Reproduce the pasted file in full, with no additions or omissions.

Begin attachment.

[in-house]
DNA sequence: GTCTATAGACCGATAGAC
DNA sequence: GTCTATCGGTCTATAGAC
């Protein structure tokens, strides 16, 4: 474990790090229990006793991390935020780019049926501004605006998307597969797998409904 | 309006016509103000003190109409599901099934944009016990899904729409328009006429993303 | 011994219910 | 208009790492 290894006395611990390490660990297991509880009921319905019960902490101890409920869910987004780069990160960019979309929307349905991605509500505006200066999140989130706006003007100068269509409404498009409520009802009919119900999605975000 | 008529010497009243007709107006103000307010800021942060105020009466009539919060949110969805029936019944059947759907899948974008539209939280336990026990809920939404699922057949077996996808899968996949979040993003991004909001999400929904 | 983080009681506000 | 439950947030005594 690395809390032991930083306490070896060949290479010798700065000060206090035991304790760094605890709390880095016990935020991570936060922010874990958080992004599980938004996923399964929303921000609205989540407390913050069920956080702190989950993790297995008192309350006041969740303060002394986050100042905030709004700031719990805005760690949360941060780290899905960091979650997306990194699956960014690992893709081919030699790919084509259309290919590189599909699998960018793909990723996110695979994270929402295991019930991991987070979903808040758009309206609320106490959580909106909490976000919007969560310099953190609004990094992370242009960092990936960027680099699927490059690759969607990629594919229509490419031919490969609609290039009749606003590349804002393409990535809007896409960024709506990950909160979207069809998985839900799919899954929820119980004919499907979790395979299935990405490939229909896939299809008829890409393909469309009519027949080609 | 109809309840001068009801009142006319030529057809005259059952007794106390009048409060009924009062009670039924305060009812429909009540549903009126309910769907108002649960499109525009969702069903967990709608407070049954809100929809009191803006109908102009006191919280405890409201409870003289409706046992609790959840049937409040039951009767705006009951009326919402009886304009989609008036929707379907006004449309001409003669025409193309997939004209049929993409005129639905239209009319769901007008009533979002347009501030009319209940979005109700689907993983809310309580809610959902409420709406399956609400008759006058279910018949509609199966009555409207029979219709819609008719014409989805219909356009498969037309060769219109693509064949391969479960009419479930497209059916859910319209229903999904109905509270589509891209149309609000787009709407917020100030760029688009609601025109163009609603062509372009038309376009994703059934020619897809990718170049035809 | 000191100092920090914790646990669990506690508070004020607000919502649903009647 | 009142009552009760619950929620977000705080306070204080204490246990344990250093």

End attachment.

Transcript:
[in-house]
DNA sequence: GTCTATAGACCGATAGAC
DNA sequence: GTCTATCGGTCTATAGAC
């Protein structure tokens, strides 16, 4: 474990790090229990006793991390935020780019049926501004605006998307597969797998409904 | 309006016509103000003190109409599901099934944009016990899904729409328009006429993303 | 011994219910 | 208009790492 290894006395611990390490660990297991509880009921319905019960902490101890409920869910987004780069990160960019979309929307349905991605509500505006200066999140989130706006003007100068269509409404498009409520009802009919119900999605975000 | 008529010497009243007709107006103000307010800021942060105020009466009539919060949110969805029936019944059947759907899948974008539209939280336990026990809920939404699922057949077996996808899968996949979040993003991004909001999400929904 | 983080009681506000 | 439950947030005594 690395809390032991930083306490070896060949290479010798700065000060206090035991304790760094605890709390880095016990935020991570936060922010874990958080992004599980938004996923399964929303921000609205989540407390913050069920956080702190989950993790297995008192309350006041969740303060002394986050100042905030709004700031719990805005760690949360941060780290899905960091979650997306990194699956960014690992893709081919030699790919084509259309290919590189599909699998960018793909990723996110695979994270929402295991019930991991987070979903808040758009309206609320106490959580909106909490976000919007969560310099953190609004990094992370242009960092990936960027680099699927490059690759969607990629594919229509490419031919490969609609290039009749606003590349804002393409990535809007896409960024709506990950909160979207069809998985839900799919899954929820119980004919499907979790395979299935990405490939229909896939299809008829890409393909469309009519027949080609 | 109809309840001068009801009142006319030529057809005259059952007794106390009048409060009924009062009670039924305060009812429909009540549903009126309910769907108002649960499109525009969702069903967990709608407070049954809100929809009191803006109908102009006191919280405890409201409870003289409706046992609790959840049937409040039951009767705006009951009326919402009886304009989609008036929707379907006004449309001409003669025409193309997939004209049929993409005129639905239209009319769901007008009533979002347009501030009319209940979005109700689907993983809310309580809610959902409420709406399956609400008759006058279910018949509609199966009555409207029979219709819609008719014409989805219909356009498969037309060769219109693509064949391969479960009419479930497209059916859910319209229903999904109905509270589509891209149309609000787009709407917020100030760029688009609601025109163009609603062509372009038309376009994703059934020619897809990718170049035809 | 000191100092920090914790646990669990506690508070004020607000919502649903009647 | 009142009552009760619950929620977000705080306070204080204490246990344990250093």